The Seger File

An unofficial web site about the music of Bob Seger Last updated February 2000 Edited by Scott Sparling sparling@segerfile.com


Noah

September 1969
The Bob Seger System
Seger, Tom Neme, Honaker, Perrine and Schultz

Data

Noah did not make the Top 200 Billboard album chart.


The Neme Era

Noah introduces a ludicrous twist by featuring someone named Tom Neme as a singer/songwriter. To be fair, Neme isn't half bad as a role player, but he's a far, far cry from Seger. One man (Seger) is destined for greatness, and you can hear it in every syllable; Neme is just taking up vinyl. Worse, most of the songs are written by Neme.

Where did Neme come from? Why is he there? The story has never really been explained, as far as I know, though Seger has said that Neme was hired as a musician when Seger decided he couldn't sing and play guitar at the same time.

Seger: "...we got this guitar player named Tom Neme. And then Neme came up with all these songs that he wanted to do. At that point, I was really tired. I wanted to quit. That was when I enrolled in college....

"I didn't have anything to do with that album. 'Noah,' the song, and one or two others, I wrote, a lot of it during that long break between albums." Dave Marsh, May 1972, Creem. "Doncha Ever Listen to the Radio...How to Remain Obscure through Better Rock 'n' Roll: Bob Seger, Best in the Midwest." [What long break? It was five months between albums back then. These days it takes five years.]


Joanne Zangrilli in the November 1990 Goldmine wrote that Neme bulldozed his way into band leader, taking advantage of Seger's "lack of forceful direction."

Okay -- if Seger was laying back, letting Neme and the rest of the band do their thing, where was Punch during all this? And Capitol? Did they think it was gonna work? Did they imagine they had some kind of Lennon/McCartney thing going with Seger and Neme? (Coincidentally, one of Neme's tunes is preceded by the engineer saying "Sgt. Pepper, take 6," a contrived effect more reminiscent of the Monkeys -- "What take is this?" "Seven A" -- than the Beatles.) More to the point, why would anyone sit still for a Seger album where another vocalist takes the mic -- unless they simply had no choice?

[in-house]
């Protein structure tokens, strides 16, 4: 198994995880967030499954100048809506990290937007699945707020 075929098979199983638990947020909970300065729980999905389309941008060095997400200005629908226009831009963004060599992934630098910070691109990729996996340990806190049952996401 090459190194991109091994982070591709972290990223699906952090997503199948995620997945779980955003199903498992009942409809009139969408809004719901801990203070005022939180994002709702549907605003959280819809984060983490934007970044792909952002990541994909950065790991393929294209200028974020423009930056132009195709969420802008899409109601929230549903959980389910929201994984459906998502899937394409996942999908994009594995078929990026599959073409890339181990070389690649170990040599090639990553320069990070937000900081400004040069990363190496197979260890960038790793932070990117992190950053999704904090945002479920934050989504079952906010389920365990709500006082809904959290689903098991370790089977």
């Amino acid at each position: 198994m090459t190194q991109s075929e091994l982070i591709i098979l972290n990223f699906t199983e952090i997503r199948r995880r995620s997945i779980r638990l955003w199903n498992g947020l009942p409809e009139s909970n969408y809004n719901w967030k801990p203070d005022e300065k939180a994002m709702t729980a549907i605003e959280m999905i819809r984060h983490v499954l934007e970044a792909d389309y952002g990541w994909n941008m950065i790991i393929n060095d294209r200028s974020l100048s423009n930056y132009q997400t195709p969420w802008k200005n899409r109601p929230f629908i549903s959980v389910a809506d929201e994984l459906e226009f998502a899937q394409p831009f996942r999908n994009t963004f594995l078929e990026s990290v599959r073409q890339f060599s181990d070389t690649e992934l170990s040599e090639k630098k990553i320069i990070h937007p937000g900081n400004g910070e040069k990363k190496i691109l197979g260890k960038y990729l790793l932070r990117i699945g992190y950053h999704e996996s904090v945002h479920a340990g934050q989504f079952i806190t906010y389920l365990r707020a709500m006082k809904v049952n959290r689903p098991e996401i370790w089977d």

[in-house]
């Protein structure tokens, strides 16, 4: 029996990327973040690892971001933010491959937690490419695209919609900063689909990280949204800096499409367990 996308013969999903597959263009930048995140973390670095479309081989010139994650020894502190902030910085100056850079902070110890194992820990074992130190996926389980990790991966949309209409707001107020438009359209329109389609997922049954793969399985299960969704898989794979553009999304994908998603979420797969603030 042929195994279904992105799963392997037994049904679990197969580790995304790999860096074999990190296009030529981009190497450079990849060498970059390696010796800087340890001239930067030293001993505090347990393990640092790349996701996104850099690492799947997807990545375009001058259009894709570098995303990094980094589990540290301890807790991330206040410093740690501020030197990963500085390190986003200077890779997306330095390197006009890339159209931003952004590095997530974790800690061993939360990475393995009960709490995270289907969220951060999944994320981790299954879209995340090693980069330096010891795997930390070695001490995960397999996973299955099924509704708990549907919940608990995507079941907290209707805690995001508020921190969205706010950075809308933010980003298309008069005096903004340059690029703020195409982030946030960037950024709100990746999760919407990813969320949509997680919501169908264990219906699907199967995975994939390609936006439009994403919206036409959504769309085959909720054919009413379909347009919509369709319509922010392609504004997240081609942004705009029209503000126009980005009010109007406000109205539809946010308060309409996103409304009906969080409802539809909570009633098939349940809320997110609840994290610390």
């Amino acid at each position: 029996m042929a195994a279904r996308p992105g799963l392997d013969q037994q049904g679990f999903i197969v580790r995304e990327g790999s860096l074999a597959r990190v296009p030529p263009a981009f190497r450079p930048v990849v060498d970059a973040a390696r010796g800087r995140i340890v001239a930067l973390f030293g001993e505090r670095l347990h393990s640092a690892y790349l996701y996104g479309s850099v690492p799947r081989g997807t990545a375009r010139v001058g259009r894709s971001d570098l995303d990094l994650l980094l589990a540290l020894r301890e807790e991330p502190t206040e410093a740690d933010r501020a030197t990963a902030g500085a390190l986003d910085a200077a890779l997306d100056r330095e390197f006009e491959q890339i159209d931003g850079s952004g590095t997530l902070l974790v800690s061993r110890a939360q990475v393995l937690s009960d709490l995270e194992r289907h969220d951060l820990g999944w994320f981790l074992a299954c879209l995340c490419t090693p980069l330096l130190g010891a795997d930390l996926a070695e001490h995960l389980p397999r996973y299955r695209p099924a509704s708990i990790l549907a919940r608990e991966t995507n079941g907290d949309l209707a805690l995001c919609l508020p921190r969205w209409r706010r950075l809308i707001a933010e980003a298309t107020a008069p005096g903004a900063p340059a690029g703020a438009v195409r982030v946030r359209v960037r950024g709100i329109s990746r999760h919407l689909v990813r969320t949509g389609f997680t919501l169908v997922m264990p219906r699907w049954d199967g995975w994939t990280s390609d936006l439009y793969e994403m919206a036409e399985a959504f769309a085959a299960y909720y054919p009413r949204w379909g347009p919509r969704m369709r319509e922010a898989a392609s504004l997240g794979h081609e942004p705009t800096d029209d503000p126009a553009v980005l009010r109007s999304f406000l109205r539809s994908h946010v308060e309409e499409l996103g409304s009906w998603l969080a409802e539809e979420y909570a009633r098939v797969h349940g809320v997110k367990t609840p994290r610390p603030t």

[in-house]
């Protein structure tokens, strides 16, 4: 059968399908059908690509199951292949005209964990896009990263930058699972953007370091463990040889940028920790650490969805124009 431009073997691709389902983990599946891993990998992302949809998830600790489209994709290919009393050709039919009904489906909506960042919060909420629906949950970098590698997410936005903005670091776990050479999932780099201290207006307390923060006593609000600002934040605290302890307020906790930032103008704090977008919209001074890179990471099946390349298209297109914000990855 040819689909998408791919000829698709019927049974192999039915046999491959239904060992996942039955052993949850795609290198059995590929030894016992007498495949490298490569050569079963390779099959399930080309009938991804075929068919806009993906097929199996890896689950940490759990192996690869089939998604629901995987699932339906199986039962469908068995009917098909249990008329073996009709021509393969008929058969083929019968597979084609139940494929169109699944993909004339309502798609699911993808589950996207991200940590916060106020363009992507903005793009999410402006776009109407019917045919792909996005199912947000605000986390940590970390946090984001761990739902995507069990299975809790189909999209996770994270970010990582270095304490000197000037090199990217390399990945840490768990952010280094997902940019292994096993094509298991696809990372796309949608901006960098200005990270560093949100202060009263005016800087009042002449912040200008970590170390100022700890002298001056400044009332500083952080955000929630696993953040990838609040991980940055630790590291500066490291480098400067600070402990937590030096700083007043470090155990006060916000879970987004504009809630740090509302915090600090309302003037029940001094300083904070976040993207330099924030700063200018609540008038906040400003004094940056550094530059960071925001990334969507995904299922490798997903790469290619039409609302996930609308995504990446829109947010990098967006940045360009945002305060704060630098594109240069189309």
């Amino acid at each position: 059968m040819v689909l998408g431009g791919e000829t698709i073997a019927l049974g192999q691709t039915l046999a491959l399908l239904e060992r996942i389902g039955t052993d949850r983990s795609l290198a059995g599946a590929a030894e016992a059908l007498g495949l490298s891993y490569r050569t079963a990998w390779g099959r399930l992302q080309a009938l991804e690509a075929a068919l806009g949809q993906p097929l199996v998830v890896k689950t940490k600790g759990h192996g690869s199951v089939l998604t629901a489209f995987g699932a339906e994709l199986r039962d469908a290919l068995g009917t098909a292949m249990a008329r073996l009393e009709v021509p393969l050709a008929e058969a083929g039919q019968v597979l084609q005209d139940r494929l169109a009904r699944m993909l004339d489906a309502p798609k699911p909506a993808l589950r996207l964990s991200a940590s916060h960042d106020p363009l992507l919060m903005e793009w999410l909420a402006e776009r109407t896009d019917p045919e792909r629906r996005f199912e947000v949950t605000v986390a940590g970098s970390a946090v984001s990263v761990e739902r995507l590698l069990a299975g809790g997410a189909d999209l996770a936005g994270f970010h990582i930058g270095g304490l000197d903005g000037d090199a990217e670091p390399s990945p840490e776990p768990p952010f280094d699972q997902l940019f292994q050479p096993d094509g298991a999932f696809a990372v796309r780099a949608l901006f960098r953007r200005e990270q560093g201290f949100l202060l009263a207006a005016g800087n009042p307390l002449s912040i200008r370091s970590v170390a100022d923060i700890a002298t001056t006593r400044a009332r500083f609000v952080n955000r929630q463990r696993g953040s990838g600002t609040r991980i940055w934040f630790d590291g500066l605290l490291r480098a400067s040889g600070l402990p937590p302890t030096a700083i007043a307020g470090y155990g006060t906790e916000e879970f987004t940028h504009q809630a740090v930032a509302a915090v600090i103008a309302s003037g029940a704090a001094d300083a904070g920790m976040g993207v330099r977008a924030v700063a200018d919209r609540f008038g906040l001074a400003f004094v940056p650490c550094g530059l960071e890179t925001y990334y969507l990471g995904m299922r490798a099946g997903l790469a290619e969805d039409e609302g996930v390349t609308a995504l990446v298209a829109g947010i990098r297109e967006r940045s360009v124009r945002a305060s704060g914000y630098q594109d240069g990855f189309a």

Seger quit briefly after the album came out, then returned to the band and fired Neme. Which leads to the final Neme question -- where is he now?


The Tom Neme Saga, Part 5

Yes, Part 5. In other words, this is the second part of part two of a two-part trilogy. The other five parts (let's see, that would be Parts 1-4, and Part 6) have yet to be written, and probably never will be. Unless the guy who wrote the following letter writes me back:

Hi Scott,

Well lemme dust off this one. I met Tom back in 1987. I was 16 years old, looking for a job. Just a kid from the streets of Detroit.

My dad got me a gig working for this band called " The Peoples Choice." Yeah, you guessed it, a wedding band. Until I came across your site I thought I was the only one in the free-speaking world who knew about the Noah album. I have never even seen a copy of this mysterious record.

I met Tom while working for this band setting up their crap. God, I hated that job. Tom was the coolest outta of them all, he always tolerated my barrage of questions about his Gibson Melody Maker. "A beautiful cherry-colored guitar." The rest of the band gave me a headache.

Tom was a middle-aged man who was a fanatic about keeping his body healthy. One night in between sets I was sitting next to Tom while we ate some of the wedding food. I can't remember how we got on the subject, but we started talking about Bob Seger. Oh, that's right -- he asked me what I liked listening to. So I told him, I love to listen to Bob Seger and how Night Moves was the very first album I ever owned.

Tom looked at me and said "I used to play with Seger." I told him he was fulla shit. Tom looked at me very seriously and said, "No really, I even made a record with him." Now that he had my undivided attention, I asked him if he still knew Bob Seger; he said yes but they really don't get along.